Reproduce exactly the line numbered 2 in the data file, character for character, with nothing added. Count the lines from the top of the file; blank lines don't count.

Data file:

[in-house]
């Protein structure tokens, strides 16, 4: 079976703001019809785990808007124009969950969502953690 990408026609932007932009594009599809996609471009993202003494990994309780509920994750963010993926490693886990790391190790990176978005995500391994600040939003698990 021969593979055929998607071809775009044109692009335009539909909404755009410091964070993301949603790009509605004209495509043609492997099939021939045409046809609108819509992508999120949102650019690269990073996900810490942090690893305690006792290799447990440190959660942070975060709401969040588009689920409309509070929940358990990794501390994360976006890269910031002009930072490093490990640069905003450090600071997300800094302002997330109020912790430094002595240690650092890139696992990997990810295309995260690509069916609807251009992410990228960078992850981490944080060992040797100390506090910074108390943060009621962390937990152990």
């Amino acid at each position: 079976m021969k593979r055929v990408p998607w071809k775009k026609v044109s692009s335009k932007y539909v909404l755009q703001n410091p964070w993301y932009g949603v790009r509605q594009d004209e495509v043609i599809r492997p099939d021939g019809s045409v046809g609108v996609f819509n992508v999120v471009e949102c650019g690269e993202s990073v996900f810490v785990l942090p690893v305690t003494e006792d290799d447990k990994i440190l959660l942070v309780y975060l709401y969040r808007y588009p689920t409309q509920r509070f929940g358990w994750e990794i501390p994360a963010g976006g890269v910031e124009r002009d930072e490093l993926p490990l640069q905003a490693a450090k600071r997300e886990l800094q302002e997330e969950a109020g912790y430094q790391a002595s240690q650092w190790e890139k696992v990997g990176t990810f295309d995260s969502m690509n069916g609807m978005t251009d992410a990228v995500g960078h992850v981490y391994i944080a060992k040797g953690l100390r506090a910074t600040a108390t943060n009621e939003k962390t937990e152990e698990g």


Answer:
């Protein structure tokens, strides 16, 4: 079976703001019809785990808007124009969950969502953690 990408026609932007932009594009599809996609471009993202003494990994309780509920994750963010993926490693886990790391190790990176978005995500391994600040939003698990 021969593979055929998607071809775009044109692009335009539909909404755009410091964070993301949603790009509605004209495509043609492997099939021939045409046809609108819509992508999120949102650019690269990073996900810490942090690893305690006792290799447990440190959660942070975060709401969040588009689920409309509070929940358990990794501390994360976006890269910031002009930072490093490990640069905003450090600071997300800094302002997330109020912790430094002595240690650092890139696992990997990810295309995260690509069916609807251009992410990228960078992850981490944080060992040797100390506090910074108390943060009621962390937990152990």